“After silence that which comes nearest to expressing the inexpressible is music,” writes Aldous Huxley. True! Musicians know this with certainty, with enthusiasm, from the Greek, “en theos”, enlivens our inner god, our passionate inner self with a conviction of worthiness that gives life meaning. We make a difference in the world. … Text makes choral music unique! The singers carry the meaning, the language inflection and, if there are instruments they may underscore with colors, rhythms and dynamics. Together they reveal the truth beyond the notation, the truth beyond the vision—and, if we work hard, we realize that vision. Margaret Hill’s used to say, “music happens between the notes.” As artists we seek to perform the truth. I believe the experience of this truth changes performers and audiences, and can change the world. … Music touches our hearts and teaches our vulnerable, inner beings and shapes our humanity. … The wondrous beauty and sheer brutality of life is what we bring to audiences; everything we know and feel is ours to express, the love requited and unrequited, the hope and the gratitude. We mortals search for the transcendental and eternal, a mystical experience that honors the reasons that reason does not know.Thank you, Vance George, for patiently bringing your passion, knowledge, and fine musical spirit to this quirky but enthusiastic bunch of singers at BCCO.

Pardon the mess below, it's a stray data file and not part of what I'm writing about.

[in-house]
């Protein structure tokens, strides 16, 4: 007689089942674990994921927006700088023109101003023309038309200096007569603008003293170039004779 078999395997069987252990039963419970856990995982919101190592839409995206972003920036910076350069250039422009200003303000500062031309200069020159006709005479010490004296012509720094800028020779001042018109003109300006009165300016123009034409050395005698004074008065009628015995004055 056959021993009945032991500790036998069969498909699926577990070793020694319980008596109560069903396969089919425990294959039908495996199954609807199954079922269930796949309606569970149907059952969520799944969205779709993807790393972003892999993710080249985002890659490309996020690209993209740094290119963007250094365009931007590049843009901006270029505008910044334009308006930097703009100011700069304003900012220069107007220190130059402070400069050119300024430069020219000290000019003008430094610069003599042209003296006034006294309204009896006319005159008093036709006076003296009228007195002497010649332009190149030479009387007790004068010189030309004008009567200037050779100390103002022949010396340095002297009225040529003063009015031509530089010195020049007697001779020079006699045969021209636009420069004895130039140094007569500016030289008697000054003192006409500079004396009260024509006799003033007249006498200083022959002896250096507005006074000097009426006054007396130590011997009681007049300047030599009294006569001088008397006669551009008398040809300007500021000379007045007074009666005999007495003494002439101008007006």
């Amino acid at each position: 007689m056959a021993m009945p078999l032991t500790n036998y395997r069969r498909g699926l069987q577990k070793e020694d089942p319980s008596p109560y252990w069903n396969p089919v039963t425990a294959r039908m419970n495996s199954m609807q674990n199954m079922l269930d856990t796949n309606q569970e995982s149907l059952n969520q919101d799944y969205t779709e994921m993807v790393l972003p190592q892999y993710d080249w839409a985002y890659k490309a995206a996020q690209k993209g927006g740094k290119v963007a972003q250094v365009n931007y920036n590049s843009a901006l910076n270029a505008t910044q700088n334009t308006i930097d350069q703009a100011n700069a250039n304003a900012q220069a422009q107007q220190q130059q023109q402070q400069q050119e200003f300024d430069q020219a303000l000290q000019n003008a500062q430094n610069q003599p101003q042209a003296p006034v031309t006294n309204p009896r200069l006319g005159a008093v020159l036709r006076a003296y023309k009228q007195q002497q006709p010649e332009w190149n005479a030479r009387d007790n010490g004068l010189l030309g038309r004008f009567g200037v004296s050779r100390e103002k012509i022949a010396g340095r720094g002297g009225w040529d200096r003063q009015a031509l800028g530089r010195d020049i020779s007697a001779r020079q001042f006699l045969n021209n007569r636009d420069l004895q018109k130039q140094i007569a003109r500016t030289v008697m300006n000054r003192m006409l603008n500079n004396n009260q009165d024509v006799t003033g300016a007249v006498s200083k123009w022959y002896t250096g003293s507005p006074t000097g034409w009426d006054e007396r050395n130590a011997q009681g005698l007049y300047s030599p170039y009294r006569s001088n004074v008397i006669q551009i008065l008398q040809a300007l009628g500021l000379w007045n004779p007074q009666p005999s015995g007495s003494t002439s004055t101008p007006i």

After our all-day rehearsal with Vance George on Saturday, I have a new set of notes in the margin of my War Requiem score. What a workout that was, as this master of choral conducting led us line by line, from the end of the piece forward, making us inspect each note, tend in great detail to our pronunciation, intonation, tone. He reminded us at each juncture, “This is hard!” “This is not easy music!” At the end of the afternoon, his nudging and urging, the counting and count-singing—as well as his love for choral music and the piece we were rehearsing— had helped me greatly to begin to pull together what I’d learned so far this semester and to identify where I still need to do some woodshedding. I did, however, go home and take a nap. Today, I’m looking at my score and at notes I made throughout the day. Lots of marking of rhythms and counts, lines marking cutoffs and indicating half and whole steps. A couple of cryptic notes made me laugh. The first: “Start the Car”—sing the descending lines of the Dies Irae in the last section “as if you’re starting a car.” Lots of support, sharp rhythmic breath from the belly button. Suddenly the line became sharper and more focused! The second: “Hot Mashed Potatoes”—sing those high notes as if you have a mouth full of hot mashed potatoes. Jaw loose, lots of space in the mouth/head/resonant areas of the head. Our high notes soared, flowed much more beautifully. (I also made a mental note of an opposite truth—don’t eat a cupcake with peanut butter icing before singing, high notes or low.) What a gift to once again spend a day with Vance George, director of the San Francisco Symphony Chorus for 23 years. I’m always taken by the combination of attention to detail and of dedication to the spirit of the music that he shares with us. I was procrastinating earlier today and stumbled on some of his writings on the web. I’ve pulled a few quotes from the article on his website, My life in choral music so far, which resonate with me and seem especially relevant to this semester, in which we’re working on a difficult but meaningful piece, at the culmination of BCCO’s 50th anniversary: